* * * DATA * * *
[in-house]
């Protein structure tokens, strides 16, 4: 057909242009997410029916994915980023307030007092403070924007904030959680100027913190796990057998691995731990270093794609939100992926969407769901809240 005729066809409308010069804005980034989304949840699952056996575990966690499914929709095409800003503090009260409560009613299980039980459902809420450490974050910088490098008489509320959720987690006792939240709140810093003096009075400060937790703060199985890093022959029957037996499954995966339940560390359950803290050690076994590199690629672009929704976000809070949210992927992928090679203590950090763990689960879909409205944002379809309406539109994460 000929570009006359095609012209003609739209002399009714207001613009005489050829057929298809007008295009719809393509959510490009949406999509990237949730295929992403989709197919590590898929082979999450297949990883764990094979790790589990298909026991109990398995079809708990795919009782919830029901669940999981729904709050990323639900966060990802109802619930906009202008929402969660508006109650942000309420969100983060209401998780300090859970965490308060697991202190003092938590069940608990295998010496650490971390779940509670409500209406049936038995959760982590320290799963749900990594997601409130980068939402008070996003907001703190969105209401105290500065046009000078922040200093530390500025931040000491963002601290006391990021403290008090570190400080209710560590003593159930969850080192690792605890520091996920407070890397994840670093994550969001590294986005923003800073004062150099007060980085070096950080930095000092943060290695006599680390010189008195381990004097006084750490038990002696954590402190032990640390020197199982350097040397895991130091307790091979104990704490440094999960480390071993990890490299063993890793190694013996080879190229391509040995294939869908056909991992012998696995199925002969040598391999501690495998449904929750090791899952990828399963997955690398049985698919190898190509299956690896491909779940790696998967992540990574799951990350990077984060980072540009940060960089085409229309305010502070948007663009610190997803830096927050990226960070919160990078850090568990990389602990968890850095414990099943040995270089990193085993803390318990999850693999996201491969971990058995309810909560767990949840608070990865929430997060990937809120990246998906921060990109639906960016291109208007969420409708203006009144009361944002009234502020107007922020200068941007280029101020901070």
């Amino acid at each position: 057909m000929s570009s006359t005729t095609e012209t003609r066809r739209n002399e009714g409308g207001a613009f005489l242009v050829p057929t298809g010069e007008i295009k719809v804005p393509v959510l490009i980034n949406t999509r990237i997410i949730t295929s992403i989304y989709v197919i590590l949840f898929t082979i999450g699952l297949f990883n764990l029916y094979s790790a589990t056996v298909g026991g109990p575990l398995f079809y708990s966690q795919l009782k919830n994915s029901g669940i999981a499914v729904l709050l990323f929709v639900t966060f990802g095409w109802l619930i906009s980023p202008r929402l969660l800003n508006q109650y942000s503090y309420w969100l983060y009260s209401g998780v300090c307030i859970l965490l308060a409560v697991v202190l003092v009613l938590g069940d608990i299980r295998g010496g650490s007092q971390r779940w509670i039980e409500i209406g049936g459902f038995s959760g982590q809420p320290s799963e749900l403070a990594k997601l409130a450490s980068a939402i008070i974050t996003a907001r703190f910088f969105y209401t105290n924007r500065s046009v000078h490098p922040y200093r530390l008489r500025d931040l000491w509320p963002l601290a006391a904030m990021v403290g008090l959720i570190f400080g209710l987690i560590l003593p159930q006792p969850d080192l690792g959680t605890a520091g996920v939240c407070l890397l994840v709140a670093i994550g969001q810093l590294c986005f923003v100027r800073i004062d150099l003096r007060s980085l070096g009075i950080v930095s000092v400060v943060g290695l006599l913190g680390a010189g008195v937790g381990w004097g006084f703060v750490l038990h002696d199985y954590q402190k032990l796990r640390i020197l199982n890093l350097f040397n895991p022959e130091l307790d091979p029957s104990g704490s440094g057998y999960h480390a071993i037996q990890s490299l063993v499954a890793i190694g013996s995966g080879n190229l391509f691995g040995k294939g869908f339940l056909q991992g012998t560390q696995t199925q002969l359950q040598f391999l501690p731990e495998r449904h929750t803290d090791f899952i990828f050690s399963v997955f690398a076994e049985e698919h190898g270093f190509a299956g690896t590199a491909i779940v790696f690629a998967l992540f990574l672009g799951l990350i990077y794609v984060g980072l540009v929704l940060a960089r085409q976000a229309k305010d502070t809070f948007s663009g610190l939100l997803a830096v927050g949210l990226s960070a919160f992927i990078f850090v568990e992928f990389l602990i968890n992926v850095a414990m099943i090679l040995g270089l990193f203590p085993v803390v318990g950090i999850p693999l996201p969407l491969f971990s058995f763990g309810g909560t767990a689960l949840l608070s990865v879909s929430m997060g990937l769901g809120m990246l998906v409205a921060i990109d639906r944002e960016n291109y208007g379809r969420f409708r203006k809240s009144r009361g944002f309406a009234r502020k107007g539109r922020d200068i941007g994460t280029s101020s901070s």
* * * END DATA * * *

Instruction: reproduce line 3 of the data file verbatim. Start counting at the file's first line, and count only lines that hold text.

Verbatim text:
């Amino acid at each position: 057909m000929s570009s006359t005729t095609e012209t003609r066809r739209n002399e009714g409308g207001a613009f005489l242009v050829p057929t298809g010069e007008i295009k719809v804005p393509v959510l490009i980034n949406t999509r990237i997410i949730t295929s992403i989304y989709v197919i590590l949840f898929t082979i999450g699952l297949f990883n764990l029916y094979s790790a589990t056996v298909g026991g109990p575990l398995f079809y708990s966690q795919l009782k919830n994915s029901g669940i999981a499914v729904l709050l990323f929709v639900t966060f990802g095409w109802l619930i906009s980023p202008r929402l969660l800003n508006q109650y942000s503090y309420w969100l983060y009260s209401g998780v300090c307030i859970l965490l308060a409560v697991v202190l003092v009613l938590g069940d608990i299980r295998g010496g650490s007092q971390r779940w509670i039980e409500i209406g049936g459902f038995s959760g982590q809420p320290s799963e749900l403070a990594k997601l409130a450490s980068a939402i008070i974050t996003a907001r703190f910088f969105y209401t105290n924007r500065s046009v000078h490098p922040y200093r530390l008489r500025d931040l000491w509320p963002l601290a006391a904030m990021v403290g008090l959720i570190f400080g209710l987690i560590l003593p159930q006792p969850d080192l690792g959680t605890a520091g996920v939240c407070l890397l994840v709140a670093i994550g969001q810093l590294c986005f923003v100027r800073i004062d150099l003096r007060s980085l070096g009075i950080v930095s000092v400060v943060g290695l006599l913190g680390a010189g008195v937790g381990w004097g006084f703060v750490l038990h002696d199985y954590q402190k032990l796990r640390i020197l199982n890093l350097f040397n895991p022959e130091l307790d091979p029957s104990g704490s440094g057998y999960h480390a071993i037996q990890s490299l063993v499954a890793i190694g013996s995966g080879n190229l391509f691995g040995k294939g869908f339940l056909q991992g012998t560390q696995t199925q002969l359950q040598f391999l501690p731990e495998r449904h929750t803290d090791f899952i990828f050690s399963v997955f690398a076994e049985e698919h190898g270093f190509a299956g690896t590199a491909i779940v790696f690629a998967l992540f990574l672009g799951l990350i990077y794609v984060g980072l540009v929704l940060a960089r085409q976000a229309k305010d502070t809070f948007s663009g610190l939100l997803a830096v927050g949210l990226s960070a919160f992927i990078f850090v568990e992928f990389l602990i968890n992926v850095a414990m099943i090679l040995g270089l990193f203590p085993v803390v318990g950090i999850p693999l996201p969407l491969f971990s058995f763990g309810g909560t767990a689960l949840l608070s990865v879909s929430m997060g990937l769901g809120m990246l998906v409205a921060i990109d639906r944002e960016n291109y208007g379809r969420f409708r203006k809240s009144r009361g944002f309406a009234r502020k107007g539109r922020d200068i941007g994460t280029s101020s901070s």